While President Biden considers a gamut of executive and legislative actions on gun control in the wake of two mass shootings, the federal agency tasked with enforcing existing gun laws remains without a permanent leader and hobbled by restrictions on its enforcement power.
The Bureau of Alcohol, Tobacco, Firearms and Explosives, or A.T.F., has long been the target of a campaign by the National Rifle Association and its legislative allies to weaken oversight of gun purchases.
“It is hard to think of any federal agency that has been so completely handcuffed as the A.T.F. has been by the N.R.A. and its friends in Congress,” said Adam Winkler, a professor of constitutional law specializing in gun statutes at the University of California, Los Angeles.
Mr. Biden, who made an emotional appeal on Tuesday for Congress to enact gun control legislation, has not yet picked a nominee to lead the agency.
White House officials said they had no timetable for doing so, but two administration officials with knowledge of the situation said that several potential candidates were being interviewed — although no names have yet been floated on Capitol Hill or among advocacy groups, according to the officials.
“The administration is going to revitalize A.T.F. and ensure that our guns laws are vigorously enforced,” said Michael Gwin, a Biden spokesman.
Still, the delay in naming a director is emblematic of the enormous practical and political challenges that come with efforts to make any significant changes at the agency.
Over the last two decades, Republicans, with the support of conservative Democrats, have embedded into spending bills riders intended to constrain the bureau, including limits on unannounced inspections of gun dealers, prohibitions on documenting the inventories of gun shops and an especially damaging provision that bars the agency from digitizing its records.
Gun rights groups say such steps are necessary to keep the A.T.F. from mounting an “assault” on the rights of gun owners. But critics consider it part of an effort to shield gun companies and owners from oversight and responsibility.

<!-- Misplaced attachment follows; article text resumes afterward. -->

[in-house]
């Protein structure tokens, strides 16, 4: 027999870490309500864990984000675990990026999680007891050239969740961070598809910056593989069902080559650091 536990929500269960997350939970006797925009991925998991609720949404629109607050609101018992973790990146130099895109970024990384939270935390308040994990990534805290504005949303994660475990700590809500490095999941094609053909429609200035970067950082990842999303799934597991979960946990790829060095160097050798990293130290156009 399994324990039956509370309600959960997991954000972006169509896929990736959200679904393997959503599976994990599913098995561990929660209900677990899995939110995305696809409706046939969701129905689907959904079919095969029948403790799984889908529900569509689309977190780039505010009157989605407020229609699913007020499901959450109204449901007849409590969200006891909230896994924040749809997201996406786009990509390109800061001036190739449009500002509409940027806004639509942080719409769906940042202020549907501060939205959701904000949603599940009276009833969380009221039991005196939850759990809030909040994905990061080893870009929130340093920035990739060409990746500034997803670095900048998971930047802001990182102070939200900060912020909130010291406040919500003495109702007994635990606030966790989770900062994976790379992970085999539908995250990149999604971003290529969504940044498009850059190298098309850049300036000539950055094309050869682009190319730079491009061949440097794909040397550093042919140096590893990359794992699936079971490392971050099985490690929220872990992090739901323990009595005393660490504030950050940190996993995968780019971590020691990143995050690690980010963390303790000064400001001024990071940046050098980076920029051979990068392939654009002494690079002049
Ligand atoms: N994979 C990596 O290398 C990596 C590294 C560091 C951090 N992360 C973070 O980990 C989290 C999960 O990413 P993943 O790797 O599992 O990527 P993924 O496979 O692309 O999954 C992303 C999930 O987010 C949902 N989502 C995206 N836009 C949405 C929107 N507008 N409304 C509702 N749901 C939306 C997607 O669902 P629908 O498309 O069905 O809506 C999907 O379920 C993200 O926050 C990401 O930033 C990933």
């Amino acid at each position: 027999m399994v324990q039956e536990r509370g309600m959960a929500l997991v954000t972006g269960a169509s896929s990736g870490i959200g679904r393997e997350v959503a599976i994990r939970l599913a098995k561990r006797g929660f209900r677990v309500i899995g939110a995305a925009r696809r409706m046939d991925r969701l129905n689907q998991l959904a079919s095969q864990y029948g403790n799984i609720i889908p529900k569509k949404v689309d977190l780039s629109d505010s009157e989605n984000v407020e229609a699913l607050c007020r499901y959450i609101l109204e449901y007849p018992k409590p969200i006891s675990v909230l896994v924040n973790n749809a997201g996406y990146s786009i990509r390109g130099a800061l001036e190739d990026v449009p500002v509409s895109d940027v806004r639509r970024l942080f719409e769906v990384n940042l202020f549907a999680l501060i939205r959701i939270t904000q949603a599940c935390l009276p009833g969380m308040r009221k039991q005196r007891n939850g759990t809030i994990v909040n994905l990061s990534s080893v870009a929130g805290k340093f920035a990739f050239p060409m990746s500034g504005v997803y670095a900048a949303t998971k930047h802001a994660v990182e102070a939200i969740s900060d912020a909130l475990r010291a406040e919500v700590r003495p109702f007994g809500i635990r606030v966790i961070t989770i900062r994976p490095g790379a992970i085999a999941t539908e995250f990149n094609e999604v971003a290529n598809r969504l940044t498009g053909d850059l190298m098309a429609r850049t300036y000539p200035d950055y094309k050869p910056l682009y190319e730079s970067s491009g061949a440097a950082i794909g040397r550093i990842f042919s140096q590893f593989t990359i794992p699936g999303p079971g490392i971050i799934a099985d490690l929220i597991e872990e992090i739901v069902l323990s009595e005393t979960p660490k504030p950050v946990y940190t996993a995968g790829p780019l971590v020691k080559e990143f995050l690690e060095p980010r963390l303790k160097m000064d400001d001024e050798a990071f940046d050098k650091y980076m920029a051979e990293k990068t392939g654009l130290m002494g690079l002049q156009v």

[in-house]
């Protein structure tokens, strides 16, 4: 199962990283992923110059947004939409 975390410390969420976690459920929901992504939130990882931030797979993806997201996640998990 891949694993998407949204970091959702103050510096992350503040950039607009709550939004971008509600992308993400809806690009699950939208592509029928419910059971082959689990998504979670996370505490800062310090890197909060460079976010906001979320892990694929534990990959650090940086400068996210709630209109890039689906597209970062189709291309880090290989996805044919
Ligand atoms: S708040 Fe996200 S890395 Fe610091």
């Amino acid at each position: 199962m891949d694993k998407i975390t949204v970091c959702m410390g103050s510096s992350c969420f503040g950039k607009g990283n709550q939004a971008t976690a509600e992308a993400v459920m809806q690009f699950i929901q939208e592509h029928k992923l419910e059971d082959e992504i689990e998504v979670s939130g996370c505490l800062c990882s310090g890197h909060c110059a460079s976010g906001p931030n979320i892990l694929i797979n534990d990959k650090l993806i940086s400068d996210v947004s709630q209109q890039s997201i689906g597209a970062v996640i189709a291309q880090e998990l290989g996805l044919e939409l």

“What’s been done to the A.T.F. is systemic, it’s intentional, and it’s a huge problem,” said T. Christian Heyne of Brady: United Against Gun Violence, a gun-control group that has proposed a plan for executive action on the issue centered on stepped-up enforcement by the agency.
Mr. Biden is expected to roll out a series of executive orders related to gun violence in the coming weeks. Almost all of the orders require a significant expansion of A.T.F. enforcement. But even naming someone to lead the agency is a headache.
In 2006, N.R.A.-allied lawmakers enacted a provision making the position of A.T.F. director, which had previously been a political appointment, subject to Senate confirmation.
As a result, only one director has been confirmed over the last 15 years: the Obama nominee B. Todd Jones. Regina Lombardo, a well-regarded agency veteran who helped direct the federal response to the Pulse nightclub massacre in Orlando in 2016, has served as acting director since early 2019.
She got the job after former President Donald J. Trump, who ran on a defiantly pro-gun platform, withdrew the nomination of a former top police union official, Chuck Canterbury, after the nominee refused to entirely rule out expanding background checks and other safeguards.
The agency’s potential power was another reason Mr. Canterbury failed. One of Mr. Trump’s closest allies, Senator Josh Hawley of Missouri, opposed him, warning that Mr. Canterbury might use the bureau’s authority to more strictly enforce gun laws.